Hurd often wears a shirt she received as a gift that reads, “I don’t always play pickleball ... Oh wait, yes I do.”
As “gentle” as the sport is, injuries still happen. From “pickleball elbow” to a strained hip muscle, older participants especially need to be careful
Helen Towne, 84, who said all five of her sisters play the game, recently broke her wrist going for a ball after having played for two hours.
“I’m grateful the hospital was so close,” she said. “And then I went to Dr. Ng, who was wonderful.”
Some of the preventative measures that can be taken to avoid injuries are:
• Stay hydrated.
• Wear appropriate footwear, good pickleball or court shoes.
• Eat a light meal before you play.
• Stretch daily and always warm up before you play.
• Never run backwards to get a ball.
The consensus among players in the area is that as much as they love the sport, there is a shortage of public courts.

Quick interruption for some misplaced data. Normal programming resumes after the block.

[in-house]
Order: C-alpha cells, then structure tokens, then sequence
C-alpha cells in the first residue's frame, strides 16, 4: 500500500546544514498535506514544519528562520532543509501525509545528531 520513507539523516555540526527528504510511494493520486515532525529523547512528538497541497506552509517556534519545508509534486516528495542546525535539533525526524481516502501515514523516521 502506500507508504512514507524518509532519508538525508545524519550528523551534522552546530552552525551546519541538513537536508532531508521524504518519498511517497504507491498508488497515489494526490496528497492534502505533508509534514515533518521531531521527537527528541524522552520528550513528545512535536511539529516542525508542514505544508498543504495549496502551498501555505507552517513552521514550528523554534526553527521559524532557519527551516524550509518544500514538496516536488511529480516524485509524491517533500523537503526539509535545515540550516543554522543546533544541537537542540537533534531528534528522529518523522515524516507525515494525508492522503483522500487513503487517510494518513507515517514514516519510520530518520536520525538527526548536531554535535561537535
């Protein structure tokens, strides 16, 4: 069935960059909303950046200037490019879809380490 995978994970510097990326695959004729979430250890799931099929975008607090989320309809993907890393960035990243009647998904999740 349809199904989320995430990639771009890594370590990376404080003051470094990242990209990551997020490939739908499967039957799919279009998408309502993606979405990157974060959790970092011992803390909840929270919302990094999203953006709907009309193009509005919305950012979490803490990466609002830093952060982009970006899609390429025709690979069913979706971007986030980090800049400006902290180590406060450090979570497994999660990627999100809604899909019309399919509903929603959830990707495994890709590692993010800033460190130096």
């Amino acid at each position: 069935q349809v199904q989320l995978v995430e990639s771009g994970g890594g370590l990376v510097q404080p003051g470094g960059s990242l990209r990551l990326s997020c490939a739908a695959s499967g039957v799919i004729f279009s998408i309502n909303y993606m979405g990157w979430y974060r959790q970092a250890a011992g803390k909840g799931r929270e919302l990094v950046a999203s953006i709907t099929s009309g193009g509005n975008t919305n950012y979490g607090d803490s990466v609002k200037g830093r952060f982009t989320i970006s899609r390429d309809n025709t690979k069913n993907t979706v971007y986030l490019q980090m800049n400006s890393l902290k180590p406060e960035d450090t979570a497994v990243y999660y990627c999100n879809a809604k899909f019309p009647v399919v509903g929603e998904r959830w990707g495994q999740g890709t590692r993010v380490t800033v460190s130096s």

Wait times between games can be long. According to City Engineer Jon Kramer, the only new courts that are definitely in the works by the city are three courts to be built at Hecksher Park at 450 W. Venice Avenue, and those plans have been delayed due to Ian.
City Manager Lorraine Anderson added that pickleball courts are also “one of the options under consideration” for a large expanse of land at 3560 Laurel Road in Venice.
Sarasota County plans to add three lighted outdoor courts at Foxworthy Park, along with shaded seating and new restrooms.